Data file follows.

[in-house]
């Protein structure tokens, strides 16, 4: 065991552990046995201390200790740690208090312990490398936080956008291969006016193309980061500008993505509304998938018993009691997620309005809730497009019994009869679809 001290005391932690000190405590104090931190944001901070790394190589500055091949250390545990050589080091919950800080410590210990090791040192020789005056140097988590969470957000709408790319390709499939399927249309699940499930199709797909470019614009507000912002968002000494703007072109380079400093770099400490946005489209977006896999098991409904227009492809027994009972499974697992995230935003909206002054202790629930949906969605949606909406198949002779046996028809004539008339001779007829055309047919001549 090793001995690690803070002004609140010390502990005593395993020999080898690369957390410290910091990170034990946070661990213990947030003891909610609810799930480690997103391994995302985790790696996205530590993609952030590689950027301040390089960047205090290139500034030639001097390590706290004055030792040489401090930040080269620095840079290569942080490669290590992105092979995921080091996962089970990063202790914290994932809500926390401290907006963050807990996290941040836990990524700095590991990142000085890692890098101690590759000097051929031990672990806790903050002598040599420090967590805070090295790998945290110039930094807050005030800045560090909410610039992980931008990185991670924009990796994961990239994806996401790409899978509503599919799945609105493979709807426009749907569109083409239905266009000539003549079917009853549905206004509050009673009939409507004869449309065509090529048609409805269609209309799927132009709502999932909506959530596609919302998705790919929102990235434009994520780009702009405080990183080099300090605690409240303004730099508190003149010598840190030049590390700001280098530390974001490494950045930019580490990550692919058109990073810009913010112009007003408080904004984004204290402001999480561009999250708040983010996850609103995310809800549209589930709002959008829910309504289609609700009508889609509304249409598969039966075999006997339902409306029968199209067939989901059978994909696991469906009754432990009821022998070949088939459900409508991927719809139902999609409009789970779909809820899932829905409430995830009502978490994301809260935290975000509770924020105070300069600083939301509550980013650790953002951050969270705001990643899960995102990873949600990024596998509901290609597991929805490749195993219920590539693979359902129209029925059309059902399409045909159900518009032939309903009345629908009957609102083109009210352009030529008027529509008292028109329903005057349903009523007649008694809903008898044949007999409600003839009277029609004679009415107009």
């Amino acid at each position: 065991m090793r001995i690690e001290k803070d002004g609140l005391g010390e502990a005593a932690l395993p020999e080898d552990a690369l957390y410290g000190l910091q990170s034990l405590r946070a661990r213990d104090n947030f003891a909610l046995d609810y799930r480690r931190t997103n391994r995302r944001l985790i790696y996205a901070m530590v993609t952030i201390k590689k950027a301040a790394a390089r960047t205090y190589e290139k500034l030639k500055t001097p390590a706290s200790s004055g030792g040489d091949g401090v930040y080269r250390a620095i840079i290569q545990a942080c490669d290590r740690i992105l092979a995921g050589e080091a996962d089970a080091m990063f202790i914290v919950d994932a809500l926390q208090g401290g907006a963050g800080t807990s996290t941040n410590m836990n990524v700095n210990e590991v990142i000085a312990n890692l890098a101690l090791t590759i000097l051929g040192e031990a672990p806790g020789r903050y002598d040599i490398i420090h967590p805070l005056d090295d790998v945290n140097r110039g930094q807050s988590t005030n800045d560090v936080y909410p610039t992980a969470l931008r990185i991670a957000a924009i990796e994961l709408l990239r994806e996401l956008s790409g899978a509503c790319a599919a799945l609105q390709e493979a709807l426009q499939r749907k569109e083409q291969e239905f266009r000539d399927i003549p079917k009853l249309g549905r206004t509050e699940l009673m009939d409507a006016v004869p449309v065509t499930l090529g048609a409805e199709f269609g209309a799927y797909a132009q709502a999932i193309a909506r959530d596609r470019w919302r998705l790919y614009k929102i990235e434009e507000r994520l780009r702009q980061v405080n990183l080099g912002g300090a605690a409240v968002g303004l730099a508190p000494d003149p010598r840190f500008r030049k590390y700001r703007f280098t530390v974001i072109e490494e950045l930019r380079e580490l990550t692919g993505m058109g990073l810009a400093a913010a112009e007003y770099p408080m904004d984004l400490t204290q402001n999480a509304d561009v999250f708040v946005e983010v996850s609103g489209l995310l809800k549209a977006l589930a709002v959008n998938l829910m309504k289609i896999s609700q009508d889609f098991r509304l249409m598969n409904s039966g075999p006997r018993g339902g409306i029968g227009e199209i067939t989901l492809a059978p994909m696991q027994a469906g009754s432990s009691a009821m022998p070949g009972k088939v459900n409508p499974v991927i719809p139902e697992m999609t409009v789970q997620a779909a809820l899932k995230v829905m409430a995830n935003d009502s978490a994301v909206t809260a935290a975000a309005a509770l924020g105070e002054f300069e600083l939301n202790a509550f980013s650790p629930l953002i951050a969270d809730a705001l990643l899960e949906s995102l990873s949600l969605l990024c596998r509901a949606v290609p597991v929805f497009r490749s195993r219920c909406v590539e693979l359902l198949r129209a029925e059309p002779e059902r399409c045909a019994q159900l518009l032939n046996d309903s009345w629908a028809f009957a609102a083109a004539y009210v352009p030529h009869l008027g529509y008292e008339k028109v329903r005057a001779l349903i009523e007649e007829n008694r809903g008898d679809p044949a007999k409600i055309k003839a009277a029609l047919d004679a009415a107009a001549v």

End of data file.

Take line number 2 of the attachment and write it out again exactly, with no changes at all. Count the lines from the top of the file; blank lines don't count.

């Protein structure tokens, strides 16, 4: 065991552990046995201390200790740690208090312990490398936080956008291969006016193309980061500008993505509304998938018993009691997620309005809730497009019994009869679809 001290005391932690000190405590104090931190944001901070790394190589500055091949250390545990050589080091919950800080410590210990090791040192020789005056140097988590969470957000709408790319390709499939399927249309699940499930199709797909470019614009507000912002968002000494703007072109380079400093770099400490946005489209977006896999098991409904227009492809027994009972499974697992995230935003909206002054202790629930949906969605949606909406198949002779046996028809004539008339001779007829055309047919001549 090793001995690690803070002004609140010390502990005593395993020999080898690369957390410290910091990170034990946070661990213990947030003891909610609810799930480690997103391994995302985790790696996205530590993609952030590689950027301040390089960047205090290139500034030639001097390590706290004055030792040489401090930040080269620095840079290569942080490669290590992105092979995921080091996962089970990063202790914290994932809500926390401290907006963050807990996290941040836990990524700095590991990142000085890692890098101690590759000097051929031990672990806790903050002598040599420090967590805070090295790998945290110039930094807050005030800045560090909410610039992980931008990185991670924009990796994961990239994806996401790409899978509503599919799945609105493979709807426009749907569109083409239905266009000539003549079917009853549905206004509050009673009939409507004869449309065509090529048609409805269609209309799927132009709502999932909506959530596609919302998705790919929102990235434009994520780009702009405080990183080099300090605690409240303004730099508190003149010598840190030049590390700001280098530390974001490494950045930019580490990550692919058109990073810009913010112009007003408080904004984004204290402001999480561009999250708040983010996850609103995310809800549209589930709002959008829910309504289609609700009508889609509304249409598969039966075999006997339902409306029968199209067939989901059978994909696991469906009754432990009821022998070949088939459900409508991927719809139902999609409009789970779909809820899932829905409430995830009502978490994301809260935290975000509770924020105070300069600083939301509550980013650790953002951050969270705001990643899960995102990873949600990024596998509901290609597991929805490749195993219920590539693979359902129209029925059309059902399409045909159900518009032939309903009345629908009957609102083109009210352009030529008027529509008292028109329903005057349903009523007649008694809903008898044949007999409600003839009277029609004679009415107009």